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Lockheed Martin Bids Stardust Bon Voyage


Goodbyes are never easy, especially those said in the cold and silence of space. After 12 years and multiple missions, Lockheed Martin waved a final farewell to Stardust last week.

NASA’s Stardust spacecraft launched Feb. 7, 1999. Its original mission sent it across the trajectory of the Annefrank asteroid, and half way to Jupiter where it rendezvoused with the Wild 2 comet, collected samples and returned to Earth.

In 2005, NASA rechristened the ship Stardust-NExT and sent it on another mission, this one to the comet Tempel 1. Stardust collected images and data to compare with previous mission findings, and then set off to circle the sun.

It was that last solar sail that proved to be Stardust’s death knell. After traveling 3.54 billion miles, the last 13 million drained what was left of the ship’s fuel.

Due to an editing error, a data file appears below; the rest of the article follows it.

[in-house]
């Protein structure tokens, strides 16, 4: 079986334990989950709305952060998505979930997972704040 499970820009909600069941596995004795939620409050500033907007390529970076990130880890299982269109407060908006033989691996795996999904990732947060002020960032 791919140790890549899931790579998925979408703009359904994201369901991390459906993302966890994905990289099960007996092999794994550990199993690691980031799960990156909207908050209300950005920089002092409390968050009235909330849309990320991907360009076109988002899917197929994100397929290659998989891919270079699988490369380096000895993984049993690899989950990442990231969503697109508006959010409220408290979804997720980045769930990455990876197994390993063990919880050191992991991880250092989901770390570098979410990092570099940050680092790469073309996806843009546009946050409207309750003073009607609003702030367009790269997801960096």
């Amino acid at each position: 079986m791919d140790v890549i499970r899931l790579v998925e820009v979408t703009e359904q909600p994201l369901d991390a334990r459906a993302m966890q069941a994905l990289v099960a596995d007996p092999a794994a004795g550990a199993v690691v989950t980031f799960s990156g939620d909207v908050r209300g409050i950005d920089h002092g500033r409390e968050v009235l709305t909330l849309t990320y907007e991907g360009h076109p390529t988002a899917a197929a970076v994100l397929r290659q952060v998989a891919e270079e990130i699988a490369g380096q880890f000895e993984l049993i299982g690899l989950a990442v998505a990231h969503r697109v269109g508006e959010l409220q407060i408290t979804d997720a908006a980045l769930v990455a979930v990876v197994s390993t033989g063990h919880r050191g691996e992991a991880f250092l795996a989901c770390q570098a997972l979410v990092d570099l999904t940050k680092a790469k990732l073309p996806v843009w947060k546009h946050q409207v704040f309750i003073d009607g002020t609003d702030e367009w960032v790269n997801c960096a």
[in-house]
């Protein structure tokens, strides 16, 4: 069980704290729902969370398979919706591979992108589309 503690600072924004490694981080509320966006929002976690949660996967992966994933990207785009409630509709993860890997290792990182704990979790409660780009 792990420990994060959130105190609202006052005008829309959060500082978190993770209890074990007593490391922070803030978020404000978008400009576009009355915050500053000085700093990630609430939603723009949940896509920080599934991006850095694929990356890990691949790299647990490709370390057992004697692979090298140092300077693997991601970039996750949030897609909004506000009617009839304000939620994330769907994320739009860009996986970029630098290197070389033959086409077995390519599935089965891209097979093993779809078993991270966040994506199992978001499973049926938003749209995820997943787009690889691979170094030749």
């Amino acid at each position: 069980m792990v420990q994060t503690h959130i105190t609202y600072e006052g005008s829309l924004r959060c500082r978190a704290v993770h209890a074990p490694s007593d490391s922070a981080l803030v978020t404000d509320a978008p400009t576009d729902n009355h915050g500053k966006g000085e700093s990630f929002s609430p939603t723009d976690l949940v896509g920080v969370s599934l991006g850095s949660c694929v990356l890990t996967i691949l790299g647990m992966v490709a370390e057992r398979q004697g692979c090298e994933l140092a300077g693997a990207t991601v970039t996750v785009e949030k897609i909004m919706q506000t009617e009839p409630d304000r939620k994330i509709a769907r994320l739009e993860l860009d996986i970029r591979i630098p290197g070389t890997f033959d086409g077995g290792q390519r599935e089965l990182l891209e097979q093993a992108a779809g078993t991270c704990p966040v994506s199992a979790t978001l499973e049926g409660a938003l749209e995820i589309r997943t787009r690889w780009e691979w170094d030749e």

Shepherded from birth by NASA’s Jet Propulsion Laboratory in Pasadena, Calif., the team performed a depletion maneuver to burn the last of the fuel March 24. At 4:33 p.m. PDT, Stardust sent its last transmission and slipped the surly bonds of earth.

“This kind of feels like the end of one of those old western movies where you watch the hero ride his horse towards the distant setting sun and then the credits begin to roll,” said Stardust NExT Project Manager Tim Larson. “Only there’s no setting sun in space.”


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